Patients with squamous cell carcinoma may be spared the effects of chemotherapy, after a world-first trial found that the additional treatment does not increase cure rates for the common form of skin cancer.
Typically, patients are treated using surgery and post-operative radiotherapy – the effects of which are thought to be boosted by regular doses of additional chemotherapy.
However, a trial comprised of 321 patients from Australia and New Zealand found that there was no difference in cure rates between those that received chemo as part of their treatment plan and those that did not.
Patients who were treated with surgery and post-operative radiotherapy had the same cure rate as those who undertook the same treatment in conjunction with chemotherapy. So, the addition of chemo did not add to the success of their treatment, and only left them with the undesirable side effects.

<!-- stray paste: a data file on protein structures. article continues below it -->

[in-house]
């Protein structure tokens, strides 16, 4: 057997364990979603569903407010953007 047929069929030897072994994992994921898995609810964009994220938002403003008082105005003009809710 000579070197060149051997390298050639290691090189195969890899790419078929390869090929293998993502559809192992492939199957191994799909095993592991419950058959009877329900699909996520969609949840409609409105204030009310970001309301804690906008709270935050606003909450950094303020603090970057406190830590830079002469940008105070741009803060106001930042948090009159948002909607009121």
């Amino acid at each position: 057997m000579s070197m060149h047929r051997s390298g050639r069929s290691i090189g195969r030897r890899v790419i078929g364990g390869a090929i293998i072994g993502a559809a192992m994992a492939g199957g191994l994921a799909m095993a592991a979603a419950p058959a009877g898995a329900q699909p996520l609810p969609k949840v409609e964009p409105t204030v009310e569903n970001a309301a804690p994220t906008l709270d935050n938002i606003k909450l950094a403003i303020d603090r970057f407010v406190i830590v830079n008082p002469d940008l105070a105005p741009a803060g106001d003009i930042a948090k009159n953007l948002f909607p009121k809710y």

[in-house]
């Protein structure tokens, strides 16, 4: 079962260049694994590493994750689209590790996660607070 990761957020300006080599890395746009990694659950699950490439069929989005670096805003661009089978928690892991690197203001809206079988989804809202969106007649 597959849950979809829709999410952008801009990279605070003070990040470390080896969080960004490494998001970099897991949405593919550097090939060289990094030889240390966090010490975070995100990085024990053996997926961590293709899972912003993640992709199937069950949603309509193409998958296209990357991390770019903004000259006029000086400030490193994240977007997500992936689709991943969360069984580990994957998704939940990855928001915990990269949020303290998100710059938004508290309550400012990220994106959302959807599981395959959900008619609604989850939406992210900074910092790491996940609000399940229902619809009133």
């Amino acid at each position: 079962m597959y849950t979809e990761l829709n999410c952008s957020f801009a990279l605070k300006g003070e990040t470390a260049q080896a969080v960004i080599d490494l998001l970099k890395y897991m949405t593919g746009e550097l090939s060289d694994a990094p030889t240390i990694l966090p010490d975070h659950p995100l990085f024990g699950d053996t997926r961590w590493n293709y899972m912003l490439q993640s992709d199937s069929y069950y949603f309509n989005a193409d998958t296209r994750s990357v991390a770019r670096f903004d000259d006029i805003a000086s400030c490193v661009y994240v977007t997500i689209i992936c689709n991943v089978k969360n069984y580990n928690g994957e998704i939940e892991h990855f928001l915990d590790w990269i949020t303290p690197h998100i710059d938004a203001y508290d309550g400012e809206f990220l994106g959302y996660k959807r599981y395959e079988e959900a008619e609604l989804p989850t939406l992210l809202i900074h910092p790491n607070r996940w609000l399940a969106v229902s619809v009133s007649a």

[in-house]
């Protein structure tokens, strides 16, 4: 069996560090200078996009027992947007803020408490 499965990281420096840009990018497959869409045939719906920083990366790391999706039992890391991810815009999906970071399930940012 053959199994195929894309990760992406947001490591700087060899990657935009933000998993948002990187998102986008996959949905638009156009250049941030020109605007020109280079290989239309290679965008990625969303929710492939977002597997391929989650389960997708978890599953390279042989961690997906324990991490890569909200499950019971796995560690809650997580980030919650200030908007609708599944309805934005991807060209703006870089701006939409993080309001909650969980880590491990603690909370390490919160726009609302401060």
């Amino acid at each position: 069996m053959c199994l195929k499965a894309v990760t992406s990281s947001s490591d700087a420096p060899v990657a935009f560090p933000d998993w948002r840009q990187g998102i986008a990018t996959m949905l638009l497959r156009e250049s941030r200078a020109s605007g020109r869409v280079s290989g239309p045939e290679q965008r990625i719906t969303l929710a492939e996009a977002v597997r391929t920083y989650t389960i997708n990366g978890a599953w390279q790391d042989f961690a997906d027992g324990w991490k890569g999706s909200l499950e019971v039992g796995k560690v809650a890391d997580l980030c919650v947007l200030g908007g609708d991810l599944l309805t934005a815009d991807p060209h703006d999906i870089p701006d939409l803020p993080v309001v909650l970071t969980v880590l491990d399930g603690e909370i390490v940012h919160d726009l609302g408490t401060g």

Chemotherapy patients usually suffer from general uneasiness, nausea, vomiting and a weakened immune system. Those on treatment plans without chemo can also suffer adverse side effects such as red skin and fatigue, but these symptoms are not as severe and usually resolve within six weeks.
The trial also found that quality of life was greatly improved in patients who did not undergo chemotherapy as part of their skin cancer treatment plan. These patients had an 88 percent cure rate, and only two percent presented with long-term side effects like scarring.
The trial was conducted by the Trans-Tasman Radiation Oncology Group Cancer Research and took 11 years to complete, beginning in 2005.
Two in three Australians will get skin cancer and about 10 percent will require more than just surgery to treat their condition. Researchers believe that the trial’s results can be applied to basal cell carcinoma – another type of skin cancer – but will not work for melanomas or other cancers.